Within the month (Jan 1915) the experimental photographic section at First Wing was declared a success and following the section’s report recommendation a photographic section was established at the HQ of each of the now three RFC Wings.
By the end of February 1915 the RFC’s First Wing photographed the entire German trench system in front of First Army to a depth that ranged from 700 to 1,500 yards.  The result was a fairly complete picture of the German tactical dispositions.  This tactical picture, which was regularly updated, was used by Haig to plan the Battle of Neuve Chapelle.  Additionally 1,500 copies of a 1:5,000 scale map overlaid with an outline of the German defensive system were specially printed and issued to each of the attacking Corps.
Feb 1915
Lieutenant Colonel J. Charteris used photography in planning for Neuve Chapelle - (diary entry dated February 24 1915)
Between July and September 1915 Topographical Sections were created at Army level.
Summer 1915
During the summer of 1915 Alan Lloyd was appointed as an intelligence officer on the staff of First Corps where he was made responsible for the Corps aerial photographs.
This issue of map currency was appreciated as early as the battle of Loos in 1915 when copies of aerial photographs were circulated so that staff and regimental officers could make hand written amendments to their maps.  During Loos, Romer (First Army Maps and Printing Section 1915) had his section working through the night producing and printing special map sheets showing the new detail derived from that day’s aerial photographs; these sheets were sent by dispatch rider to the affected units.
Sept 1915
The Canadian Corps when formed in September 1915 established a new GSO, Second Grade, to command the intelligence service within the Corps ‘. . . a small force of draughtsmen and assistants working on aeroplane photographs, which were then beginning to be used extensively . . .
Second Lieutenant Laws returned to Britain in September 1915 to establish the RFC’s School of Photography at Farnborough.

Nov 1915
In November 1915 Alan Lloyd gave a lecture on aerial photographs to his Corps Commander.

Dec 1915
Third Army set up a Compilation section under the control of its Topographical section in December 1915.  This Compilation section was headed by Lieutenant Goldsmith.  As well as the study of air photographs, Goldsmith’s stated role was to synthesise and record the counter-battery intelligence from all sources and to disseminate, in INTSUM form, lists of German artillery positions derived from Third Army’s observation and flash spotting sections that he had correlated with the other intelligence sources.
By the end of 1915 Third Army’s Topographical Section, at the request of the Army Staff, had begun to include the German trench system, including barbed wire, and known German artillery battery positions as overlays on the newly created 1:10,000 map sheets.
End 1915

By the end of 1915 a newly created series of 1:10,000 base map sheets overprinted with the tactical detail of the German defensive positions had been produced.

Not until the end of 1915 was the counter-battery role recognised as a separate tactical operation of the artillery requiring special organisation and co-ordinated intelligence support.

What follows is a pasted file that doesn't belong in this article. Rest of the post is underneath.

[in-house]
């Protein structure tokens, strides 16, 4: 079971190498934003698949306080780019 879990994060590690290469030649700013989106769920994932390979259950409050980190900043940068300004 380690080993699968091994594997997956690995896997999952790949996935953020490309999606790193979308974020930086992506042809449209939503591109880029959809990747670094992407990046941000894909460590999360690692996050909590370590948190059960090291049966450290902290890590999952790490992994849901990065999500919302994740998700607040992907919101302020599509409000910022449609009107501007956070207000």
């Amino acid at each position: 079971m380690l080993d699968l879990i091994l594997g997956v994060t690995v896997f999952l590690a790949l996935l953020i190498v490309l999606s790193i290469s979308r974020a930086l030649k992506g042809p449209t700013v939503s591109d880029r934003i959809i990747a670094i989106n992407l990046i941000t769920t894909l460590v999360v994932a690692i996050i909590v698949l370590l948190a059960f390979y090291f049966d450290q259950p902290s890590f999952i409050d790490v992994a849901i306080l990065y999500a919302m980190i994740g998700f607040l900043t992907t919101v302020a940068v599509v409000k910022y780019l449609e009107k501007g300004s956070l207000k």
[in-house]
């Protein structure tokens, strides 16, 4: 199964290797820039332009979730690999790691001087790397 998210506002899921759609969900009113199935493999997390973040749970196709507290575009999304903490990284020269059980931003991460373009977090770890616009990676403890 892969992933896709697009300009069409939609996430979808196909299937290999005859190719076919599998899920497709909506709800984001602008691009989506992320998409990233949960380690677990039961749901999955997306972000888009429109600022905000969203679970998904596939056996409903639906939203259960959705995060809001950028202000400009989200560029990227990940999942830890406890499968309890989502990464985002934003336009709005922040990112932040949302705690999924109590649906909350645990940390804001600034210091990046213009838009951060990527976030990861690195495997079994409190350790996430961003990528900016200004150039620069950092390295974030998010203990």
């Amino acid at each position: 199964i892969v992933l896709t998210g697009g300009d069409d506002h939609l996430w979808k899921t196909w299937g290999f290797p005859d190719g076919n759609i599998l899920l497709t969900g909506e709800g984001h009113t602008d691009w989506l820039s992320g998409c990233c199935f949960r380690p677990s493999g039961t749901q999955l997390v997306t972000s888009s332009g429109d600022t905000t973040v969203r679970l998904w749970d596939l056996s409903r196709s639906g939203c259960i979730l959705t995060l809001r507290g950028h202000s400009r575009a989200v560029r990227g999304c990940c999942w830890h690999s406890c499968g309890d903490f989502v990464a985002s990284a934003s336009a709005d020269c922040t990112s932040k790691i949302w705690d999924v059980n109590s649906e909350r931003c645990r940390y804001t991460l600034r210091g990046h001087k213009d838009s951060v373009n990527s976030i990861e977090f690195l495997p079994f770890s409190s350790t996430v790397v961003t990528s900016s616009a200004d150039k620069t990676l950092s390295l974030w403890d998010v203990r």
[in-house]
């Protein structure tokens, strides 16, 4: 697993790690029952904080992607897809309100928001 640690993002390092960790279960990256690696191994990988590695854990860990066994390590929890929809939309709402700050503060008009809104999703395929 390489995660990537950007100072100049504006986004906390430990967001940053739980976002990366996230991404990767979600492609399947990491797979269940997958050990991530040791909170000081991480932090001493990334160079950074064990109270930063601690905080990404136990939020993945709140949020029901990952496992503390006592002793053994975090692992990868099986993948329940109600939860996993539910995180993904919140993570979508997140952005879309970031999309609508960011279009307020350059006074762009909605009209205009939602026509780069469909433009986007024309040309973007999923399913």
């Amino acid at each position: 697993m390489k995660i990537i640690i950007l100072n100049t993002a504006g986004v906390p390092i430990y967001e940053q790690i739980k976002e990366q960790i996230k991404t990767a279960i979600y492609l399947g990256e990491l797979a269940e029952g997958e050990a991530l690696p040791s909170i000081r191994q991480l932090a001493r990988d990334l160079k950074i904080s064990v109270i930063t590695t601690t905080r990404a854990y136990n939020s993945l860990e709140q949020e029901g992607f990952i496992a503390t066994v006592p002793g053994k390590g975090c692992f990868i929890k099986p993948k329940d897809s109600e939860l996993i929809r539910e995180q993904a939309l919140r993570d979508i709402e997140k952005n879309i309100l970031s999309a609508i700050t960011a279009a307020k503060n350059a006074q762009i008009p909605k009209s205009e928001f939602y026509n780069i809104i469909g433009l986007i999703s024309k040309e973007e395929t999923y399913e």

1916

From early 1916 counter-battery intelligence was rationalised and coordinated at army level.
Early 1916


Jan 1916
The new RFC brigade formation came into effect on 30 January 1916 and by the start of the Somme there were four RFC brigades, one for each army, and a Headquarters Wing attached directly to GHQ.  Under the new organisation each Corps now had an attached RFC squadron under its control and the Corps staffs were responsible for photographic reconnaissance tasking along the Corps front up to a depth of 5,000 yards.  Beyond this aerial photography was the responsibility of the Army wing.
The Army Topographical sections had expanded and were subsumed within newly created Field Survey Companies (FSC) in February 1916.  Within the organisation of a FSC was a Compilation section that had the role of synthesising the artillery counter-battery intelligence at army level.  Goldsmith described as ‘one of the pioneers in the scientific study of air photographs’ was a compiling officer in Third Army’s Compilation Section.
Feb 1916


Apr 1916
By the spring of 1916 the demand for photographs was overstretching the capabilities of the Wing photographic sections causing unacceptable delays in print delivery to demanding units.  The solution enacted in April 1916 was to decentralise and establish a small photographic section, comprising a non-commissioned officer (NCO) and three men, at each of the Corps squadrons and in each Army reconnaissance squadron.

During April and May 1916 the 1st ANZAC INTSUMS provided little more than ‘shopping lists’ of available photographs that could be ordered by subordinate units from First ANZAC Corps intelligence.
From May 1916 with the weekly (Active Hostile Batteries) lists growing longer and taking more time to plot the details were also transposed onto a counter-battery target map and represented graphically.
May 1916

From mid 1916 Recording Officers (RO’s), of Captain/Lieutenant rank, began to be appointed in RFC squadrons.  The RO’s acted as intelligence officers and the squadron Adjutant and were tasked with debriefing aircrew collating the information gathered and forwarding anything of value to headquarters.  In addition the RO’s in the Corps squadrons took on the artillery and infantry liaison role to reduce the burden on the Squadron Commanders.
Jun 1916